What should one consider when making a forehand stroke in tennis, and what should you look to avoid?

3 Answers 3


What to do

  1. Use a proper grip. People have different tastes, but the most common one these days is called the semi-western grip.
  2. Make a unit turn (take back) with the help of the non-hitting hand; this will coil your upper body well.
  3. Take a good "power position" with the racket head pointing up, while stretching the non-hitting hand to the side at the height of the shoulder. The extended non-hitting hand helps you measure the distance from the ball.
  4. Create a nice and relaxed racket lag by flipping the racket. Now the grip end is leading the racket head and you swing the racket forward.
  5. When your hitting arm reaches the contact point, which is a little ahead of your body, the racket head accelerates and overtakes the grip end by the centrifugal force to hit the ball.
  6. Still using the centrifugal force, direct the racket head by the pronation of the forearm to make so-called "wiper action" just about the time you hit the ball.
  7. Keep your head pointing to the contact point while you finish the swing by a nice follow-through.

Not to do

  1. Use a wrong grip. The continental grip is now considered outdated because it is not suitable to create good topspin.
  2. Non-hitting arm just dangling down while at the power position (take back). You may not able to coil your upper body well. The balance of the body may not be good. You may struggle to measure the distance of a ball.
  3. Too much take back. Even at the power position, the racket should still be on the side of your hitting arm. Too much take back takes your time without actually accelerating the racket head speed.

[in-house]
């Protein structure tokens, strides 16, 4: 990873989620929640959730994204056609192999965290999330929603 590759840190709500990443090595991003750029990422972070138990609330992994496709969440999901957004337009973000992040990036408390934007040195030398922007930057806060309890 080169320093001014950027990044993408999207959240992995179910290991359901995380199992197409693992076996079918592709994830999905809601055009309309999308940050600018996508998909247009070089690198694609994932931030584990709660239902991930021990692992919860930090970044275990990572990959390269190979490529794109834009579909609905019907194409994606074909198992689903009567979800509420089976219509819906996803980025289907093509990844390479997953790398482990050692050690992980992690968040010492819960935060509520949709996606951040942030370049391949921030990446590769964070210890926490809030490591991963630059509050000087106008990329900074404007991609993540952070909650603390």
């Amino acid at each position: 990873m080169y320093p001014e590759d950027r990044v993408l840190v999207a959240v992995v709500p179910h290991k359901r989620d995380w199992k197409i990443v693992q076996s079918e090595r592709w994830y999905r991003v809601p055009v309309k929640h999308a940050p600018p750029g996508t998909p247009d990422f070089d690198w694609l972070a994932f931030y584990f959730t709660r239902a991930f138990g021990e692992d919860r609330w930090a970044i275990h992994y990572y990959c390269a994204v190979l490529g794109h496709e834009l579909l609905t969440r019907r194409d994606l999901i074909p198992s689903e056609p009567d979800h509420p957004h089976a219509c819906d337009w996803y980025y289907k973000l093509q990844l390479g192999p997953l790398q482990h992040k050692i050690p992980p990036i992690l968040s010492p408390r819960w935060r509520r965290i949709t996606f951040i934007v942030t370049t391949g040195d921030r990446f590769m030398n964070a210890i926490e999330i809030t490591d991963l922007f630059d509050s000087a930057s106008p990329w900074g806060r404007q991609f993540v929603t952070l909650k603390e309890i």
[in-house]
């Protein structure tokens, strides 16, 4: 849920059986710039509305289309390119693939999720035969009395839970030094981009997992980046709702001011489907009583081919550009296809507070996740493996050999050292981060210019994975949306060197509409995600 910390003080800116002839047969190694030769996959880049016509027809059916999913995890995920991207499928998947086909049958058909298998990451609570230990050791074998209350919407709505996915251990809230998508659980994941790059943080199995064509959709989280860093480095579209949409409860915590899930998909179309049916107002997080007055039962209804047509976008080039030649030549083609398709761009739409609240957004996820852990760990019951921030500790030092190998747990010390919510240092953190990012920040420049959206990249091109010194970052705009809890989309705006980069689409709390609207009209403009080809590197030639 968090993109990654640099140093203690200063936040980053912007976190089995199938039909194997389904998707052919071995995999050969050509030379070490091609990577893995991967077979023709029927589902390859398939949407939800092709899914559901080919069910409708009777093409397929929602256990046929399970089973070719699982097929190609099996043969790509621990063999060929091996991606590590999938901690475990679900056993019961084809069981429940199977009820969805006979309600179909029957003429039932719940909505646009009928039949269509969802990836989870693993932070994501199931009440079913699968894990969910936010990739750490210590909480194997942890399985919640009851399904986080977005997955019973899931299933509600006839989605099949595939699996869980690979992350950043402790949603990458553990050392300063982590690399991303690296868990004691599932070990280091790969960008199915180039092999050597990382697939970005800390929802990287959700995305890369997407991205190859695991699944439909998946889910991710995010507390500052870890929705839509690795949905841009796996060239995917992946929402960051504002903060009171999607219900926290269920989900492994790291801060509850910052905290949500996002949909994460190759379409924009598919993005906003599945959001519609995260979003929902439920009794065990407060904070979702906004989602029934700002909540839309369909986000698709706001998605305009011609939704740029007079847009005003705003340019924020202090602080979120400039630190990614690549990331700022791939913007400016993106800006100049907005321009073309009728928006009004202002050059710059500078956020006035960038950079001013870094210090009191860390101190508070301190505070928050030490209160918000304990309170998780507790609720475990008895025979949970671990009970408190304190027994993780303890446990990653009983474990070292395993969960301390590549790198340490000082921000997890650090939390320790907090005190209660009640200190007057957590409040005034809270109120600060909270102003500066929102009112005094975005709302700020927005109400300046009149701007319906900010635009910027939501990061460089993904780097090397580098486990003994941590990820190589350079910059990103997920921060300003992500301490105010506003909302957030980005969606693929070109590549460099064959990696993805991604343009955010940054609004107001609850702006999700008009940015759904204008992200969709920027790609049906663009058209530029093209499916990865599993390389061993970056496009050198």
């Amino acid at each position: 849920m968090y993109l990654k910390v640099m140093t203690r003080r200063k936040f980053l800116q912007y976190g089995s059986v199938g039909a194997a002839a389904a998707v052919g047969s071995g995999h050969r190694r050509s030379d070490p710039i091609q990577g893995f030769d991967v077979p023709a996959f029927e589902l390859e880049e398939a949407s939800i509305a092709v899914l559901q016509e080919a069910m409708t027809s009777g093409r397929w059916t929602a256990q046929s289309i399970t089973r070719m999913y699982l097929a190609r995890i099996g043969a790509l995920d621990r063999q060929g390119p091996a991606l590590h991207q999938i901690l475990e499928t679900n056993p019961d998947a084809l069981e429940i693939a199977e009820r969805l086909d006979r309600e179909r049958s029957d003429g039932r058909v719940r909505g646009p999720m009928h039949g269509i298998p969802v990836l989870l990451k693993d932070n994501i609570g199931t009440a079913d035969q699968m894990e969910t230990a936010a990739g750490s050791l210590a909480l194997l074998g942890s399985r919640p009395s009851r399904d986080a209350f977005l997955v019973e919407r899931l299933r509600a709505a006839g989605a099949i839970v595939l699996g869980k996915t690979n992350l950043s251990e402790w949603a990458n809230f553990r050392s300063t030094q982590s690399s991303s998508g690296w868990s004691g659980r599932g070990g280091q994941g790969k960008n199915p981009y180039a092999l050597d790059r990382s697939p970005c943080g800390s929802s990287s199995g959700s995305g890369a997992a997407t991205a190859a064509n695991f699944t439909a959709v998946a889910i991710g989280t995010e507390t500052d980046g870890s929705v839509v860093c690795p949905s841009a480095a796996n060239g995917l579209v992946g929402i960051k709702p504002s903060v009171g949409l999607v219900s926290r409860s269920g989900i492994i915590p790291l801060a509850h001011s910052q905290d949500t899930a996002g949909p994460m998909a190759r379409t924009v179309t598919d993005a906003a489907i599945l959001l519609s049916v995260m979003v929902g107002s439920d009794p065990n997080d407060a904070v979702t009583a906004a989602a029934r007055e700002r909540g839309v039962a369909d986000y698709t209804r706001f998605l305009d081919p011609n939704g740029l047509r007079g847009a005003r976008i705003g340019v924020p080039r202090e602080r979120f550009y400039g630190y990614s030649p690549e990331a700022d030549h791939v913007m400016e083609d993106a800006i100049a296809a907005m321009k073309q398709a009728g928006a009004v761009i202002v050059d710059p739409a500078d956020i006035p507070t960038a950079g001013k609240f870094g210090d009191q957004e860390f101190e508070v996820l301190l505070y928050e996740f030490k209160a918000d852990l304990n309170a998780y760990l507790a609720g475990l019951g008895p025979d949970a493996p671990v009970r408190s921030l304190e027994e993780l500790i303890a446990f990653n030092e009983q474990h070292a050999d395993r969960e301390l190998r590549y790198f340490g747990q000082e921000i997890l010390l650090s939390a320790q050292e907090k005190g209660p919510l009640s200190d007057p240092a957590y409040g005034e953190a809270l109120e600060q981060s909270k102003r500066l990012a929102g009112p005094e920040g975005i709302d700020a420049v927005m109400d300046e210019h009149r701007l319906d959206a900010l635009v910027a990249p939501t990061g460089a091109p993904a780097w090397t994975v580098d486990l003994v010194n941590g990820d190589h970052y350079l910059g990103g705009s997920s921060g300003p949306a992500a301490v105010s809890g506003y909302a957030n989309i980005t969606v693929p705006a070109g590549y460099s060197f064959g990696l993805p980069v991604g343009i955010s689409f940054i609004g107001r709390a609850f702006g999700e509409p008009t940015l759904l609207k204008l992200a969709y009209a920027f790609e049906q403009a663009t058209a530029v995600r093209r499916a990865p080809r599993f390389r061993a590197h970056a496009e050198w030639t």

4. Force the racket lag. It has to be achieved in a nice and effortless way. Otherwise, you might hurt your elbow.
  5. Holding the grip tightly when swinging and hitting a ball. You need to relax the grip and the wrist to accelerate the racket head speed by the centrifugal force.
  6. Force the wiper action by muscular strength. This might hurt your elbow.

According to optimumtennis.net, you should make sure you have proper positioning. Some other tips are to avoid a closed racket, holding your racket with a closed grip upon contact. You should also make sure that your swing angle is correct, from low to high. The other tips for a forehand stroke is to follow through, and transfer your weight.


What to do:

  • Stand next to the ball

  • Make sure you are in the right grip

  • Make sure you have both hands on the racket (right hand at the bottom if right-handed) then turn, let your let hand go and swing

  • Make sure you follow through

  • Get back in your ready positio before it bounces on the other side

Not to do:

  • Stand in front of the ball

  • Hit with both hands

  • Not follow through

  • Not get back in the ready position afterwards

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